3. to rediversify the UK nuclear arsenal, building  up tactical nuclear systems again;
  4. to join forces with France to provide an integrated ‘Eurodeterrent’ capability; or
  5. to pursue the elimination of nuclear weapons, involving Trident in five-power or multilateral negotiations when the time is right.

The fifth option is closest to the current policy espoused by Labour, which entered the 1997 election with stated support for a freeze on nuclear warhead numbers, a fissile material production ban, a multilateral no-fi rst-use agreement and strengthened security assurances. Robin Cook, Labour’s influential Foreign Secretary, went on record in 1995 advocating a nuclear weapons  register, an international regime to quantify, secure and reduce fissile material stocks, and negotiations aimed at achieving a nuclear weapon convention. Many of these options are now being actively debated in international policy circles. The study considers the options, together with other proposals, such as taking nuclear weapons off alert, which are rapidly gaining currency in US and Russian policy circles.

In addition to de-alerti ng and no-first-use, the study identifies several other issues of ‘qualitative nuclear disarmament’ where Britain could play an important  role  in  fostering constructive debate and agreement among the nuclear weapon states. These include: transparency  and confidence-buildi ng measures; commitments not to modernize or increase the size of nuclear arsenals; agreements not to station nuclear weapons outside the territory of the possessor state; and strengthening the 1972 Anti-Ballistic Missile (A BM) Treaty by having Britain, China and France join the United  States, Russia and former Soviet states as signatories.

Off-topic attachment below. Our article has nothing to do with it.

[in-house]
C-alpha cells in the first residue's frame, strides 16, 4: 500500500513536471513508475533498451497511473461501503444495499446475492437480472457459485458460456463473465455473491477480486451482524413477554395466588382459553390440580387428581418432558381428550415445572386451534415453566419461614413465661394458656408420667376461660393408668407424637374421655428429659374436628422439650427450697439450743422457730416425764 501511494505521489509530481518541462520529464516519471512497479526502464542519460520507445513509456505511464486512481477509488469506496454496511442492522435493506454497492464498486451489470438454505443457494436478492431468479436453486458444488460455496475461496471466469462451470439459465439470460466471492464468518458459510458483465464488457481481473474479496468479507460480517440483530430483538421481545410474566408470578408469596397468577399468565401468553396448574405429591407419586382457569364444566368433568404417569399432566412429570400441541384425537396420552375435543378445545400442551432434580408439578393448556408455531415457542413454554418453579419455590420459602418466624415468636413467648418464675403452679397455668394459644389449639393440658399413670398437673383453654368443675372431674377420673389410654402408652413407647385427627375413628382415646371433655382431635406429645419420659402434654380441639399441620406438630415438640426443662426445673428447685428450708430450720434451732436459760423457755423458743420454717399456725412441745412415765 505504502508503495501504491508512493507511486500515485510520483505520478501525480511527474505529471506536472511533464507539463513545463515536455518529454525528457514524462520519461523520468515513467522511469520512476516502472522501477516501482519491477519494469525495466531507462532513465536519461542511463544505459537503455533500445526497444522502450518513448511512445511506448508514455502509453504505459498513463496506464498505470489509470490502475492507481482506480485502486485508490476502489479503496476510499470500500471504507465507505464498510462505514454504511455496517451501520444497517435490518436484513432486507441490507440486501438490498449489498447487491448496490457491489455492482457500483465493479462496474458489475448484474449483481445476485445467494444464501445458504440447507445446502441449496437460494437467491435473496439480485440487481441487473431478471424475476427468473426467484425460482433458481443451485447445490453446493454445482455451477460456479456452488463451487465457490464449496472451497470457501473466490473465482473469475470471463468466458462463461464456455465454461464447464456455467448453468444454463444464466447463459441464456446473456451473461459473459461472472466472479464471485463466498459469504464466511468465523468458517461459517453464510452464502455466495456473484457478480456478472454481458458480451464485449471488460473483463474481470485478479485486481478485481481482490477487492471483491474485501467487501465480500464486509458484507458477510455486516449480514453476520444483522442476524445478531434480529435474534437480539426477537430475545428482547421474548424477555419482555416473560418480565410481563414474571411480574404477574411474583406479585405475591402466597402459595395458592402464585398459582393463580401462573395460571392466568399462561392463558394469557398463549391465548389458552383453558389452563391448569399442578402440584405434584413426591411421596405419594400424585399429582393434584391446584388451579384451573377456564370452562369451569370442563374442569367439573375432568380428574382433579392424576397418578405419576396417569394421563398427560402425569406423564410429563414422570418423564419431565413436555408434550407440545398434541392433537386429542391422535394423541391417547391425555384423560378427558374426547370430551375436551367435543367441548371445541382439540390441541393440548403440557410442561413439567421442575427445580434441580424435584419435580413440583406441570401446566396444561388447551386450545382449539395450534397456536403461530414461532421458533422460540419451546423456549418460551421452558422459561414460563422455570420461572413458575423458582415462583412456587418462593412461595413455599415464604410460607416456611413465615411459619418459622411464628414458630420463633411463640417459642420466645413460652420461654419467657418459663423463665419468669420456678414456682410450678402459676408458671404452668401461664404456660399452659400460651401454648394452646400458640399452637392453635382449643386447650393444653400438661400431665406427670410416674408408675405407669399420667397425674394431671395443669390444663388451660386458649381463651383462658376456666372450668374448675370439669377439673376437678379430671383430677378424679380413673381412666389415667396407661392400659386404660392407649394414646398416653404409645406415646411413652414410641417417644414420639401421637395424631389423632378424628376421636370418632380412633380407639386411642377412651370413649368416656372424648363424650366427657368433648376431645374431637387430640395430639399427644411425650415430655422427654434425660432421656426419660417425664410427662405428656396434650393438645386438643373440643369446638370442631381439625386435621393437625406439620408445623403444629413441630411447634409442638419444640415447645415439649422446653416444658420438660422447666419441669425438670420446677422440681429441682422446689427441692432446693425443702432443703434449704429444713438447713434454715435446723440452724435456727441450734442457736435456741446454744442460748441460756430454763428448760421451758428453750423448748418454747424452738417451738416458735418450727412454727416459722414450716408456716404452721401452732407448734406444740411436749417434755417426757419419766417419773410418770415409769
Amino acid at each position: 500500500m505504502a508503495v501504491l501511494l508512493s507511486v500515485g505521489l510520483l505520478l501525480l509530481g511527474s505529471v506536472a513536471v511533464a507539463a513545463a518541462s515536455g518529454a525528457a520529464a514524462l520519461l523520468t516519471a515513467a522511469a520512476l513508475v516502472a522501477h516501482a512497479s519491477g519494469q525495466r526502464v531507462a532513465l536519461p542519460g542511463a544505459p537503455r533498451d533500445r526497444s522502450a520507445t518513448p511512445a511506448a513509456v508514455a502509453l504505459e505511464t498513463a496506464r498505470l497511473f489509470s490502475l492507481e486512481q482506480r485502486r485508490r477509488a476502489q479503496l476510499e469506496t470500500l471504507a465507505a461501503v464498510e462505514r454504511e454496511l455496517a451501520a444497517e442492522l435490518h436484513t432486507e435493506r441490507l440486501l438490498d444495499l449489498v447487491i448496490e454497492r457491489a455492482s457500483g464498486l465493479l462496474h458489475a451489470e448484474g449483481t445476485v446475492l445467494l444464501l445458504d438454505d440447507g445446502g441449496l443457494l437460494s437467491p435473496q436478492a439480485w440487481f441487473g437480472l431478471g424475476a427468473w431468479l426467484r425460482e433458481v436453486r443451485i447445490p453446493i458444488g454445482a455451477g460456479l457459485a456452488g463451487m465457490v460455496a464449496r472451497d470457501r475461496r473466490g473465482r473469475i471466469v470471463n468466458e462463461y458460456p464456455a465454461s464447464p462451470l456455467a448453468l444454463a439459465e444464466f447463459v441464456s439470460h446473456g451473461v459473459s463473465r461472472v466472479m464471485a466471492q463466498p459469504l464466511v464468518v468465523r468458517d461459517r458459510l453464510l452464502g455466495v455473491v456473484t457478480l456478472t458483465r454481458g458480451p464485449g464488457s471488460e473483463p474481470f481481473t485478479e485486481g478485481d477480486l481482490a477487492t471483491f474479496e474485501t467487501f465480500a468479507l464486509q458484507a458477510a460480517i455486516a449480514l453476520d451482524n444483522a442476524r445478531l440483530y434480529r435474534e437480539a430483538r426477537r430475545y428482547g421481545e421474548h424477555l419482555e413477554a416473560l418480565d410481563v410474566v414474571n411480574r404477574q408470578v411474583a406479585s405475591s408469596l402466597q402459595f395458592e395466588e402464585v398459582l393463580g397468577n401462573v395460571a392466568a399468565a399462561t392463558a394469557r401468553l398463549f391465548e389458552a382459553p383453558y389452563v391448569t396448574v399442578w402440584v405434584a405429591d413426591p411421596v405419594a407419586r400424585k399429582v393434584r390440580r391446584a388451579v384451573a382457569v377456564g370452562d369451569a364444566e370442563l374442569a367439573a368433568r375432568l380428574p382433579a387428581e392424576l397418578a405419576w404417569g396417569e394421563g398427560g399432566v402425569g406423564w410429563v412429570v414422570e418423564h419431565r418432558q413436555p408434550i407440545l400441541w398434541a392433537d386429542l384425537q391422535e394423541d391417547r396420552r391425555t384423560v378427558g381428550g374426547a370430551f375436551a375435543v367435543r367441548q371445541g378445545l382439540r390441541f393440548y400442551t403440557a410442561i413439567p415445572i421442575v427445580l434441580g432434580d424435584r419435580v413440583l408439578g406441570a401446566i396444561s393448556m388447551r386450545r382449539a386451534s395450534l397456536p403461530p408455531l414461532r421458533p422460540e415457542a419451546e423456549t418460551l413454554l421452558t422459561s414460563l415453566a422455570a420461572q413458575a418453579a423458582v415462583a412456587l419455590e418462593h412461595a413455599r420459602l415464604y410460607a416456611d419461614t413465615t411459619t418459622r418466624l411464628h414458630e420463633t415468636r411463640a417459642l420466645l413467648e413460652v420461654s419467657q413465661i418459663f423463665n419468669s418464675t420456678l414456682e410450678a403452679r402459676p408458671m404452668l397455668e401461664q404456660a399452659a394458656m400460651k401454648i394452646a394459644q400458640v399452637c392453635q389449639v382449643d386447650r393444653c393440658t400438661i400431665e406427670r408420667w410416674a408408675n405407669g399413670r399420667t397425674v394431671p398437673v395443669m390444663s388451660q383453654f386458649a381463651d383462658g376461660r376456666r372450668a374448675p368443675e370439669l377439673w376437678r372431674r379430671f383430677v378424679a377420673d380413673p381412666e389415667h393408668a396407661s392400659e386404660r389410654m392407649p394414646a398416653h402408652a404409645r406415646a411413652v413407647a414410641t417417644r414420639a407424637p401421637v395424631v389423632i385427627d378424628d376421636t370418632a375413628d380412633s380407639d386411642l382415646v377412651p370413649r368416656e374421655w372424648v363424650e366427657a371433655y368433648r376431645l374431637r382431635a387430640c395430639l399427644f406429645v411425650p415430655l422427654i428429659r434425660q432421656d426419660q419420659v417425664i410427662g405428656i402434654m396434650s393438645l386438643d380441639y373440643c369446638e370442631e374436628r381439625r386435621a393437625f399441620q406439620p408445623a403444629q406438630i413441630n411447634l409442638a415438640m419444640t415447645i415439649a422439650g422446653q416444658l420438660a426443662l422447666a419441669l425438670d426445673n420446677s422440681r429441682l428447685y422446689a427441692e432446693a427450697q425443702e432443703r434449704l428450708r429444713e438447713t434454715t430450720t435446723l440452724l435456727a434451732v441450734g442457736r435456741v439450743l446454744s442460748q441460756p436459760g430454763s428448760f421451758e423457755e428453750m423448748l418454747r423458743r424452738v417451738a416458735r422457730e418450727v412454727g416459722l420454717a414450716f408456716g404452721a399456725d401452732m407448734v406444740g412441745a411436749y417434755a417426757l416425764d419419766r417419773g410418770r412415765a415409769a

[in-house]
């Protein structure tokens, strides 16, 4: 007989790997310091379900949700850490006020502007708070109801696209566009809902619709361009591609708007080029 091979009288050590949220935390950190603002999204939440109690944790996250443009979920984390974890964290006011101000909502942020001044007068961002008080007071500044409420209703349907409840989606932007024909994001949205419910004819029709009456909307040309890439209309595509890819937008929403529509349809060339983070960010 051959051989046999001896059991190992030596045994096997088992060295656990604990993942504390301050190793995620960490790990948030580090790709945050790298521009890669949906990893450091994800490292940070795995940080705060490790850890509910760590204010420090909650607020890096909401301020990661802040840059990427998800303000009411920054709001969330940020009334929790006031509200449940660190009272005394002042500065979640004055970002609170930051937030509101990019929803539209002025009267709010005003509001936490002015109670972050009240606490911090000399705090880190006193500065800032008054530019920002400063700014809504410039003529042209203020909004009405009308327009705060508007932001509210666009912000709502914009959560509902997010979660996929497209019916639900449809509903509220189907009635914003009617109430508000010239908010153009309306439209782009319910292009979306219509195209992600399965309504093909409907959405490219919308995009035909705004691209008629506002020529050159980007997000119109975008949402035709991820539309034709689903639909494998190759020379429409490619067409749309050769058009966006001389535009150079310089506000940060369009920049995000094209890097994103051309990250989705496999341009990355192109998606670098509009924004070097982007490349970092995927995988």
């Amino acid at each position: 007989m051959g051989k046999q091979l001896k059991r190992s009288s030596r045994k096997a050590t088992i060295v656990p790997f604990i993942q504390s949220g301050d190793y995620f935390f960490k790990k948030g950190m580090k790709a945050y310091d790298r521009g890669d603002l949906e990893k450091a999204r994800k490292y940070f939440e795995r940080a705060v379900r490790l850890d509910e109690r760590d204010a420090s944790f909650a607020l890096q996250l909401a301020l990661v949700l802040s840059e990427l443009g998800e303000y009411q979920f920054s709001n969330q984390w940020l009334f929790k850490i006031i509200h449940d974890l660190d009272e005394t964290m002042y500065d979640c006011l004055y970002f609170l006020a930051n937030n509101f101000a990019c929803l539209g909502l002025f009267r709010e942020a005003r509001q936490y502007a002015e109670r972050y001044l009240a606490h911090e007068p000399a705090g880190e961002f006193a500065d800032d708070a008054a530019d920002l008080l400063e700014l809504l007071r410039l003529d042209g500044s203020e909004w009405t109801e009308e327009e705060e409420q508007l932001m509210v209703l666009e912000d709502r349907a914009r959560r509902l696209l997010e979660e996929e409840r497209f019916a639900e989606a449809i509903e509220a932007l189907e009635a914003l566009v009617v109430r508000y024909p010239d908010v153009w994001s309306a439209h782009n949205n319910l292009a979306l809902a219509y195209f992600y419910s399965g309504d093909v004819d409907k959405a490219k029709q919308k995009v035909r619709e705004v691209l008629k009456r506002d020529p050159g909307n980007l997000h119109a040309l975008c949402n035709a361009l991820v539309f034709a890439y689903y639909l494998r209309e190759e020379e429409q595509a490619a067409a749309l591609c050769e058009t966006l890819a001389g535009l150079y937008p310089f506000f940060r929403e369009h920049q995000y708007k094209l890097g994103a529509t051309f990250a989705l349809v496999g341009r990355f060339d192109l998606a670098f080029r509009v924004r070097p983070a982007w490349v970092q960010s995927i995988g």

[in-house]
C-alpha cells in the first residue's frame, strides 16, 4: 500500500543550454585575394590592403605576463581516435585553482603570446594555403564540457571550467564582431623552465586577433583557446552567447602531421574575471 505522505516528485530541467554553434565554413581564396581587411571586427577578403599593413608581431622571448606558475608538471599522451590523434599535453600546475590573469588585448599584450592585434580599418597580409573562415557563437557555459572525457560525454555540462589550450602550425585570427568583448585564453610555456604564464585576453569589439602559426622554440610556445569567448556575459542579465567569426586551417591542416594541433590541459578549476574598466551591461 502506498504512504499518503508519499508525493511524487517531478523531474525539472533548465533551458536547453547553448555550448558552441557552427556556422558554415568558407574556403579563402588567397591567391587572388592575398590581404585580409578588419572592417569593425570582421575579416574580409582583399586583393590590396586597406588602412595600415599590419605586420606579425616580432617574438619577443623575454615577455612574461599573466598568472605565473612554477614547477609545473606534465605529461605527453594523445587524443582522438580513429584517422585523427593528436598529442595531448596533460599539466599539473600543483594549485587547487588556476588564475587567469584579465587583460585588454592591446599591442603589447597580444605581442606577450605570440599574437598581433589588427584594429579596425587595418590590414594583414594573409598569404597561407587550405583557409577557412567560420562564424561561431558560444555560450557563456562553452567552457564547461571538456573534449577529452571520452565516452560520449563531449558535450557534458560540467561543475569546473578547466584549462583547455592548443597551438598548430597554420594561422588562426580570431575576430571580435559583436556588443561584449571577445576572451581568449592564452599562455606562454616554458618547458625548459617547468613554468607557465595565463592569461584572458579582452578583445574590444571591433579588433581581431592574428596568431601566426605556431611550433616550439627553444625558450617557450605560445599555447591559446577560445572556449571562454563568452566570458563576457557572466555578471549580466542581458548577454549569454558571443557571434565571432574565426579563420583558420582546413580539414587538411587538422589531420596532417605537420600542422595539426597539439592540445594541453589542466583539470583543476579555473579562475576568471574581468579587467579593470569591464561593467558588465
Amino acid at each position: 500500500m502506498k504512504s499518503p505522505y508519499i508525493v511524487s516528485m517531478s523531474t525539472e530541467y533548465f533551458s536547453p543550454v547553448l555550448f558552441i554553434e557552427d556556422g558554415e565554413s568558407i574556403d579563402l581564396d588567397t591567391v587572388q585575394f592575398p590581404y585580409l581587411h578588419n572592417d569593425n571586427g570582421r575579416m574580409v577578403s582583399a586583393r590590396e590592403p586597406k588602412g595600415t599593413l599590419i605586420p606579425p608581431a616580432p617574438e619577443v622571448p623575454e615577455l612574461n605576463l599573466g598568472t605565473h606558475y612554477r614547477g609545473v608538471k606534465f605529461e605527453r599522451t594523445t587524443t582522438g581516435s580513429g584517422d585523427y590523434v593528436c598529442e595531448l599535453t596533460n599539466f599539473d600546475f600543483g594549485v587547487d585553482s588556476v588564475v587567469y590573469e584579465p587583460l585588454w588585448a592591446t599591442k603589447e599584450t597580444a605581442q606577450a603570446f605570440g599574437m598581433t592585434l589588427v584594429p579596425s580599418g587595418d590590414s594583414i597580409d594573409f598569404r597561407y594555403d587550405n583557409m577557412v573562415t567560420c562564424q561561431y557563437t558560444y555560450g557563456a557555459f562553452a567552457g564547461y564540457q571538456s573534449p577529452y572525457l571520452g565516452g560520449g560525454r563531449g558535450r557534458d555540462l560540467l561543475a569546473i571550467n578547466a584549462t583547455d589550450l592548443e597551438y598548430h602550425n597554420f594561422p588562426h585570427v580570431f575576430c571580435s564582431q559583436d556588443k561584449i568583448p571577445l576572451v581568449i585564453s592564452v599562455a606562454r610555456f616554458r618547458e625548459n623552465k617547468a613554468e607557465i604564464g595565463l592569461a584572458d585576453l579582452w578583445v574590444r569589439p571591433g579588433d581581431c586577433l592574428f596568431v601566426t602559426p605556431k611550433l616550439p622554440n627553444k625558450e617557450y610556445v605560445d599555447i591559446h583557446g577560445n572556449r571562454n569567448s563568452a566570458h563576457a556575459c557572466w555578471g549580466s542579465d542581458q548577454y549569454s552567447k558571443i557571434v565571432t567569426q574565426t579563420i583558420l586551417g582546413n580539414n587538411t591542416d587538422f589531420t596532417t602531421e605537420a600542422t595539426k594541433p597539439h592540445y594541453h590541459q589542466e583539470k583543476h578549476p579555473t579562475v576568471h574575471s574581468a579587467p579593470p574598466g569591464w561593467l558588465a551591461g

Noting that despite the diminished military-strategic role for Trident, the prestige  accorded  to the United Kingdom as a nuclear weapon power makes it difficult for it to give up its nuclear status, the report argues for Britons to come to terms with a different conception of their country’s place in the world. Rather than stretching military resources to ‘punch above its weight’, Britain  could gain stature through cooperation and leadership in resolving environmental and other world-threatening problems. In particular, Labour is well-placed to push for discussions among the nuclear weapon states on a range of nuclear issues, especially those relating to transparency, nuclear deployment and use postures. Although the constrai nts on other nuclear governments are such that they could have difficulty pushing for such initiatives at present, there are powerful constituencies within each that would welcome five-power talks, increasing the chances of an interested response, if Labour were to take the initiative.